Laplace Transforms for improper integrals?

  • #1
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Homework Statement



I (came up with)/(heard about) a way of using Laplace transforms that I didn't think about before. The problem is that it doesn't work for some reason.

Look at following integral:

[tex]I = \int_{0}^{\infty }sin(t)dt[/tex]

Say that you had no idea how to integrate something. Then what you could conceivably do is consider the following function:

[tex]F(s)=\int_{0}^{\infty }e^{-st}sin(t)dt[/tex]

This converges for [itex]s > 0[/itex]. But then this is just the LT of [itex]sin(t)[/itex] (which you know), so:

[tex]F(s)=\frac{1}{s^2+1}[/tex]

Now, if [itex]s = 0[/itex], then [itex]F(0) = I[/itex], which would also mean that [itex]I = 1[/itex]. But you can't just sub in 0 because you need [itex]s[/itex] to be greater than 0. So instead take the limit as [itex]s[/itex] goes to 0, which gives the same thing. But we know that [itex]I[/itex] doesn't converge because [itex]sin(t)[/itex] oscillates...so what's going on? On a related note, this method works for some other functions like [itex]e^{-t}[/itex] ; the LT gives [itex]\frac{1}{s+1}[/itex] and then [itex]F(0) = 1[/itex].

Homework Equations



Laplace Transform

The Attempt at a Solution



Head-scratching, mainly.
 

Answers and Replies

  • #2
Dick
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I'm not sure what you are expecting here. Sure, the integral of sin(x) does not converge. The integral of sin(t)*e^(-s*t) does for s>0. And it does have a limit, again sure. What you've done is 'regularize' an integral by multiplying by e^(-s*t) to force it to converge. But the limit of that as s->0 doesn't make the original integral converge magically.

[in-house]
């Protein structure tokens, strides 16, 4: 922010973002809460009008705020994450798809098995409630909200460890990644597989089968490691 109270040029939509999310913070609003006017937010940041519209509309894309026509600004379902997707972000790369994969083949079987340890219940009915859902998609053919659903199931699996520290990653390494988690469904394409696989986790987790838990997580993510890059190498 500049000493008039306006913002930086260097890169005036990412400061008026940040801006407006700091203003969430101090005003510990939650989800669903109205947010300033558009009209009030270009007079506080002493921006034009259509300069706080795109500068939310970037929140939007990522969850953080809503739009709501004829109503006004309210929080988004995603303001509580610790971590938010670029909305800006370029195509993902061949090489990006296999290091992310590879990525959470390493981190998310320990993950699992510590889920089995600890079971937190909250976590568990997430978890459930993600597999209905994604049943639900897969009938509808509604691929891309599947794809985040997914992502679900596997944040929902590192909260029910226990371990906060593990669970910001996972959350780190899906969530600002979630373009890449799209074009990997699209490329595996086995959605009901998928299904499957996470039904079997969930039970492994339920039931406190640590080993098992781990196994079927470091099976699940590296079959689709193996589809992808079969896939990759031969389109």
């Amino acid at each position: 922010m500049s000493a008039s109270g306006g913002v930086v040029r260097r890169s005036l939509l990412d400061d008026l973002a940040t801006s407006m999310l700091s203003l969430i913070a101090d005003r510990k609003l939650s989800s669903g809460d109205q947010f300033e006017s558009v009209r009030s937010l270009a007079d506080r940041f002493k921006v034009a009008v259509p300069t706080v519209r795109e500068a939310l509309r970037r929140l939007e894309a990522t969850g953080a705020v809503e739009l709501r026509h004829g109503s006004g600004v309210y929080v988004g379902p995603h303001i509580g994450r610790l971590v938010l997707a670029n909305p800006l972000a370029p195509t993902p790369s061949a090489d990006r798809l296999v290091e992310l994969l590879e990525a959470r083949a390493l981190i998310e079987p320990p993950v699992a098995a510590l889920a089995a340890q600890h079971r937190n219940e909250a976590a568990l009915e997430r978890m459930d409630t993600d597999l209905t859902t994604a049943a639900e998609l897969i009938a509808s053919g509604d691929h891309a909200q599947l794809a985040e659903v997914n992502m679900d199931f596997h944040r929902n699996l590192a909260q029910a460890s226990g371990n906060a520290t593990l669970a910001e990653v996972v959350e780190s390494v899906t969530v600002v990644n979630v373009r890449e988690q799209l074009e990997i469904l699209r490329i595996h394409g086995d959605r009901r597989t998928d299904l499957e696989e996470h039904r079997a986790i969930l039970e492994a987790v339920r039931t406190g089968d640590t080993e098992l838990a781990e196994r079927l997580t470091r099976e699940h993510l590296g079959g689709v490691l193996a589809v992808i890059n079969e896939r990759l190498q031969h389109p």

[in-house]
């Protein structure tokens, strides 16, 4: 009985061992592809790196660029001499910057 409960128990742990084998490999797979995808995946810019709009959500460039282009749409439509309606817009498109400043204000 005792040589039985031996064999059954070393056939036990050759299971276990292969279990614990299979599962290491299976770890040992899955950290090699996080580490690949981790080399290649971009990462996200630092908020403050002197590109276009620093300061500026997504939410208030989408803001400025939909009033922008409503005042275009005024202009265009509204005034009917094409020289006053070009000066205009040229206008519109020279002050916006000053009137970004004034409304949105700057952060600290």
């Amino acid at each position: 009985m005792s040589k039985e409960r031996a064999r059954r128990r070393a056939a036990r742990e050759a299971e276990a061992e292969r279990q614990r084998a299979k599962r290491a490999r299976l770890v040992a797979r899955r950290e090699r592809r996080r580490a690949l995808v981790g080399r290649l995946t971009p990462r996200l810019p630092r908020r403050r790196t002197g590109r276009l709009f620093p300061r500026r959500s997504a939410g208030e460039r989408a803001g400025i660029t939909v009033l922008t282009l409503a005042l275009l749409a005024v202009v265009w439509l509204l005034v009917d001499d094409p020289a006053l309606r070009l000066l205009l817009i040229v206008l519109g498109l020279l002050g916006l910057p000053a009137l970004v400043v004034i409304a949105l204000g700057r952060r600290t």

• #3
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But the limit of that as s->0 doesn't make the original integral converge magically.

So does that mean this (?):

[tex] \lim_{s\to0}\int_{0}^{\infty }e^{-st}f(t)dt \neq \int_{0}^{\infty }f(t)dt [/tex]

But how can that be true? Certainly it must be true for proper integrals.
 
  • #4
Dick
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So does that mean this (?):

[tex] \lim_{s\to0}\int_{0}^{\infty }e^{-st}f(t)dt \neq \int_{0}^{\infty }f(t)dt [/tex]

But how can that be true? Certainly it must be true for proper integrals.

e^(-s*t) is less than 1 for s=>0. So yes, for any convergent integral, I think it works. But applying that to a divergent integral is a different story.
 
  • #5
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Okay, thanks! By the way, I realized what I was expecting from the LT. The limit exists - I would expect it to not exist. Why should the limit exist if the integral diverges?

If the LT of [itex]sin(t)[/itex] was something like [itex]\frac{1}{s}[/itex], then the limit as [itex]s[/itex] goes to zero doesn't exist. That would make sense, because the integral also essentially doesn't exist.
 
  • #6
Dick
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Okay, thanks! By the way, I realized what I was expecting from the LT. The limit exists - I would expect it to not exist. Why should the limit exist if the integral diverges?

If the LT of [itex]sin(t)[/itex] was something like [itex]\frac{1}{s}[/itex], then the limit as [itex]s[/itex] goes to zero doesn't exist. That would make sense, because the integral also essentially doesn't exist.

Ok, take that example. The LT of f(t)=1 is 1/s. That does diverge like the integral of 1 as s->0 because e^(-st) approaches 1 as s->0. So the limit of the LT would have to diverge as s->0. On the other hand sin(t) oscillates and the LT can average out the oscillation. Take cos(t). The limit there is 0 rather than 1. But there's not that much difference between the behavior of sin(t) and cos(t) as integrals.
 
  • #7
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Okay, I can live with that. Thanks again :smile:
 

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